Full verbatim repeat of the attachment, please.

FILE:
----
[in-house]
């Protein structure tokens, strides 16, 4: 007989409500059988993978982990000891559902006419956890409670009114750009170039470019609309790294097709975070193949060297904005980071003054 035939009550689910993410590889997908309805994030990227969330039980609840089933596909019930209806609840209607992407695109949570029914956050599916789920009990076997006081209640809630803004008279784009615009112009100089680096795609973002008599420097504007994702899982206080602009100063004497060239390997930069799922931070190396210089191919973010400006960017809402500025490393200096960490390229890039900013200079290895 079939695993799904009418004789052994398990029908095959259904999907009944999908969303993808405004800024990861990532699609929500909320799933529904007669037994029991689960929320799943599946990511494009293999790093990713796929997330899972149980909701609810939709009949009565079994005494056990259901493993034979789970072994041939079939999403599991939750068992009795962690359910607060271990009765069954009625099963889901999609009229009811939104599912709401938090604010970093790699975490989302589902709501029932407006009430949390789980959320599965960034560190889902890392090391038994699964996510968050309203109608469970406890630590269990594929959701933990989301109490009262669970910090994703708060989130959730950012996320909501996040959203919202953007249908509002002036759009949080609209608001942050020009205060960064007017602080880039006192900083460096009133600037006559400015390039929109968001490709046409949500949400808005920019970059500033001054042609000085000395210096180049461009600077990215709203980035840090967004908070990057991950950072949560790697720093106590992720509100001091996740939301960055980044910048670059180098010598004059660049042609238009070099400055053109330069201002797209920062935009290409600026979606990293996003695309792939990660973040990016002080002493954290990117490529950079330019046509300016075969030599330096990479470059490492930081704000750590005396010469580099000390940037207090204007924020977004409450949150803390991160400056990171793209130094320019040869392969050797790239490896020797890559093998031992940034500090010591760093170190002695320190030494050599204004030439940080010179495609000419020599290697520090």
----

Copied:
[in-house]
């Protein structure tokens, strides 16, 4: 007989409500059988993978982990000891559902006419956890409670009114750009170039470019609309790294097709975070193949060297904005980071003054 035939009550689910993410590889997908309805994030990227969330039980609840089933596909019930209806609840209607992407695109949570029914956050599916789920009990076997006081209640809630803004008279784009615009112009100089680096795609973002008599420097504007994702899982206080602009100063004497060239390997930069799922931070190396210089191919973010400006960017809402500025490393200096960490390229890039900013200079290895 079939695993799904009418004789052994398990029908095959259904999907009944999908969303993808405004800024990861990532699609929500909320799933529904007669037994029991689960929320799943599946990511494009293999790093990713796929997330899972149980909701609810939709009949009565079994005494056990259901493993034979789970072994041939079939999403599991939750068992009795962690359910607060271990009765069954009625099963889901999609009229009811939104599912709401938090604010970093790699975490989302589902709501029932407006009430949390789980959320599965960034560190889902890392090391038994699964996510968050309203109608469970406890630590269990594929959701933990989301109490009262669970910090994703708060989130959730950012996320909501996040959203919202953007249908509002002036759009949080609209608001942050020009205060960064007017602080880039006192900083460096009133600037006559400015390039929109968001490709046409949500949400808005920019970059500033001054042609000085000395210096180049461009600077990215709203980035840090967004908070990057991950950072949560790697720093106590992720509100001091996740939301960055980044910048670059180098010598004059660049042609238009070099400055053109330069201002797209920062935009290409600026979606990293996003695309792939990660973040990016002080002493954290990117490529950079330019046509300016075969030599330096990479470059490492930081704000750590005396010469580099000390940037207090204007924020977004409450949150803390991160400056990171793209130094320019040869392969050797790239490896020797890559093998031992940034500090010591760093170190002695320190030494050599204004030439940080010179495609000419020599290697520090």